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    well , lets address some concepts ( rather than code) here
    ...but this will most likely affect the navar-inner site wide.
    if your style sheet are loaded site wide any and all code will affect the entire site. Sometimes , strategically breaking up style sheets is a good idea. If you want to override a behavior, but only on SOME PAGES and your site is large it is really the best way to do it. The other possibility would be to give the body element an ID or class aand ad those in the stylesheet to override your page rules ( heck even talking about doing it this way gets confusing tho).

    incidentally, if you KNOW for certain that some CSS will only apply to ONE document and you wouldn't be able to re use it,, you can consider hard coding the CSS withing a style tag in the page ( as opposed to linking it in). The added advantage of this is that CSS in a style tag OVERRIDES linked CSS.. no matter what.

    The other concept to address here is CHILDREN vs DESCENDANTS

    A child is directly contained within it's parent .. a descendant is within a root parent , but can be any level deep.

    let say you wanted to affect ONLY ANCHORS in the root level of a menu (<ul class='nav'>...</ul>); we also know ONLY LI can be children of ULs.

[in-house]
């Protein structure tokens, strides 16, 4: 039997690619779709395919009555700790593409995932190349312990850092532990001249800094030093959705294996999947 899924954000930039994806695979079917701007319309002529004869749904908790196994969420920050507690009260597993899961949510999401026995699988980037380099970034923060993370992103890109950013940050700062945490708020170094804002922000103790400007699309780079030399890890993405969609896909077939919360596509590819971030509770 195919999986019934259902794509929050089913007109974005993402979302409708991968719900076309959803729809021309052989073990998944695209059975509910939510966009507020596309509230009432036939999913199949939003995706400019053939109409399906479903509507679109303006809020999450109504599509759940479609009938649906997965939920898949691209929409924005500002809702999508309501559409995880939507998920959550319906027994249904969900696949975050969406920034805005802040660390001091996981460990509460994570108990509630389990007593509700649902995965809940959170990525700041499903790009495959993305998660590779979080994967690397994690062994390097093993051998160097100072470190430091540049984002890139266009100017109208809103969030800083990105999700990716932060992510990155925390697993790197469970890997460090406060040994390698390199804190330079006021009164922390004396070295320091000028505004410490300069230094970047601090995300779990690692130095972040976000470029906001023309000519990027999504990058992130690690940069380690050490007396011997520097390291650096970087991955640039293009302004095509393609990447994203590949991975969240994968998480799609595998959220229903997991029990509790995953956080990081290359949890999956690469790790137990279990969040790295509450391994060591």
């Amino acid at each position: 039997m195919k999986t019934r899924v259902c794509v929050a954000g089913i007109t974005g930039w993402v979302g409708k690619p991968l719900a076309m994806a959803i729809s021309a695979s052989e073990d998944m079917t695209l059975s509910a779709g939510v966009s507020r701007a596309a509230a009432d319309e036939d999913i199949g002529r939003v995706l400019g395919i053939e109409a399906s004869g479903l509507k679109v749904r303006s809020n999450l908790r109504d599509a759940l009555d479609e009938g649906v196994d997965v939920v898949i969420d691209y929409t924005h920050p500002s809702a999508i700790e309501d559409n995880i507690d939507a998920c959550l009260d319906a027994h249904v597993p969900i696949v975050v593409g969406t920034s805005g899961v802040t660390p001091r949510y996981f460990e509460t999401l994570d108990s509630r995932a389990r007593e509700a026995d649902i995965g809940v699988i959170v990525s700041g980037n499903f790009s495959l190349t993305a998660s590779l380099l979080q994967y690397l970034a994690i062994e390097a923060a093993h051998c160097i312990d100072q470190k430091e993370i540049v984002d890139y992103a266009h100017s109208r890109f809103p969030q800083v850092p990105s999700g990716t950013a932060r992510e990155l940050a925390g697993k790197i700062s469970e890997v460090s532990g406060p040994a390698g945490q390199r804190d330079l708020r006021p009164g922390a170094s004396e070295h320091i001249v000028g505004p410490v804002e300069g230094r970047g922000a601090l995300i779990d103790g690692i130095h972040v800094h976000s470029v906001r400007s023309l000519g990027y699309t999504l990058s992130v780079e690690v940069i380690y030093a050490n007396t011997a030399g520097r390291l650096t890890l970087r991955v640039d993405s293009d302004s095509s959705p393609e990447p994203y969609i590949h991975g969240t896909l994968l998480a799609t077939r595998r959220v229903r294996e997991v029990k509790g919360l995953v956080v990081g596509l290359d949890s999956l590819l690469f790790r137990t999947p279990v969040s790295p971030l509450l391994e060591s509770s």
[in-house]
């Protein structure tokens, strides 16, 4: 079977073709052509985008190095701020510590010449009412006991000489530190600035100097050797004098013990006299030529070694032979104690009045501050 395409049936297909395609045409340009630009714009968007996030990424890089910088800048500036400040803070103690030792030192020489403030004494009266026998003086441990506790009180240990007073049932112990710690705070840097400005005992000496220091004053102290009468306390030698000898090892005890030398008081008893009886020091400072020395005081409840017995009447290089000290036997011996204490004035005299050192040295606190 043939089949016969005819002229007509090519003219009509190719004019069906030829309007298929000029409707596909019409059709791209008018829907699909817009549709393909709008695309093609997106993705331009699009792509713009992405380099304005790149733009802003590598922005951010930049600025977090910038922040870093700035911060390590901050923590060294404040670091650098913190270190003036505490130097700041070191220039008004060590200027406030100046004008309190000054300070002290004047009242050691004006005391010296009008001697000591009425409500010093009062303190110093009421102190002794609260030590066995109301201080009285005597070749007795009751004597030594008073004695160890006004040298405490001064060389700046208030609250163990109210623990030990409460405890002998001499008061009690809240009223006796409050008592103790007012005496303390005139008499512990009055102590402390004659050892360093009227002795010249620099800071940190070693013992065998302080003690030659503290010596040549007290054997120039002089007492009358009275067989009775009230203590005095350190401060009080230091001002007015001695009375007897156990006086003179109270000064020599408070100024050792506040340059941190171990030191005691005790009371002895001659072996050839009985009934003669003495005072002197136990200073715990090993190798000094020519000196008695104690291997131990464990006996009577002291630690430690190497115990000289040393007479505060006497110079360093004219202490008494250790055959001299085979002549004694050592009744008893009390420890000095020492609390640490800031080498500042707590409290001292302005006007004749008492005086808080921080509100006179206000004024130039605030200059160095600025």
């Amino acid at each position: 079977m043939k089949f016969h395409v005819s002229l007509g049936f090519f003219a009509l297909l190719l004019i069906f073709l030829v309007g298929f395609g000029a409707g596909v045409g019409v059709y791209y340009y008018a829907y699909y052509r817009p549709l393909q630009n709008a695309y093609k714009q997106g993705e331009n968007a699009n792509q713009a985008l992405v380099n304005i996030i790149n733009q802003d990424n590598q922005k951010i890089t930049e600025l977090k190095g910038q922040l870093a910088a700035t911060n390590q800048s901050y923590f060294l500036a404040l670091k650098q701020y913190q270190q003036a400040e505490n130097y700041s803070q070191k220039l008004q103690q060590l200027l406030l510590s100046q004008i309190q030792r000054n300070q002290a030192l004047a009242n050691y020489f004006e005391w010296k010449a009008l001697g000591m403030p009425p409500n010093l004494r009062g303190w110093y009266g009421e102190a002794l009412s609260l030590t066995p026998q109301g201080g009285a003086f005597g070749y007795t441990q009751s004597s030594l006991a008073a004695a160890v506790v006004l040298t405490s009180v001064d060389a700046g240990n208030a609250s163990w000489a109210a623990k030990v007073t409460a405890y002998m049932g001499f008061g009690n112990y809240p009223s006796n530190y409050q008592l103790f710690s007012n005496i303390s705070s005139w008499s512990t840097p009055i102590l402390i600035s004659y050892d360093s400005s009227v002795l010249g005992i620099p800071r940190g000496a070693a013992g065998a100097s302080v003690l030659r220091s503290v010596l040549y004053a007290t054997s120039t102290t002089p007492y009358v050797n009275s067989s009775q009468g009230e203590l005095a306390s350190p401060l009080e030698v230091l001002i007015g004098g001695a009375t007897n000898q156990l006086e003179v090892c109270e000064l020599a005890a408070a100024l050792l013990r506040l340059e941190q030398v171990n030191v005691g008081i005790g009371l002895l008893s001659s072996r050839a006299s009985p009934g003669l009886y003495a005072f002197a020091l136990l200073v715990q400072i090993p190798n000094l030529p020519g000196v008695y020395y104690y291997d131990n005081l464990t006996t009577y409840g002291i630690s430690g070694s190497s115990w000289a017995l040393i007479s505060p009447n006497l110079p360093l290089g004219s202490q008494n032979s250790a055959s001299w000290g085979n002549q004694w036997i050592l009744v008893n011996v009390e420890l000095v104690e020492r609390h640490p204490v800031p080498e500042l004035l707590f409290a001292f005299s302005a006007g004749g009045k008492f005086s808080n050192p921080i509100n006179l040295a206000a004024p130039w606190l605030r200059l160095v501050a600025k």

Code:
    .nav>li>a {...}
    this means affect only the As which are the CHILD of the LIs whci are a CHILD of .nav

    if you used .nav>li a {...}(oops!) this would mean affect ANY A within the LIs which are a CHILD of .nav. So this would mean that any link in sub menus would also be affected, follow? I like to think of '>' as a directory path... you must give the whole path and specifically in order to reach your destination

    now, let say you want to change a style 3 levels deep:

    Code:
    .nav li  { .. your original style for level 1 & 2} 
    .nav li li>ul li {.. level 3 OVERRIDE RULES + additions}
    if you wanted to make sure the change occured ONLY at level 3, but was back to regular at level 4:
    Code:
    .nav li li>ul>li {.. level 3 OVERRIDE RULES + additions}
    I emphasized OVERRIDE RULES , because .nav li would be your general rules so they would still apply 3 level down thus you must override them. seems redundant, but this is the nature of CSS/ It really not about "naming" so much as it is about cascade and specificity. which leads us back to OPTINS.

    Another thing you can do is add the class in at an ancestor, let say the root UL

    Code:
    .nav li  { .. your original style for level 1 & 2} 
    .except li li>ul li {.. level 3 OVERRIDE RULES + additions}
    
     <ul class='nav except'>...</ul><!-- 3rd level here would  have rules applied to it-->
     <ul class='nav'>...</ul><!-- 3rd level here would be the same as the others-->

    I the best method to chose will depend on your specific goal and on the rest of your other code ( this is just the nature code). Hopefully this helps tho.

  6. #6
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    thank you all.
    much obliged.
    d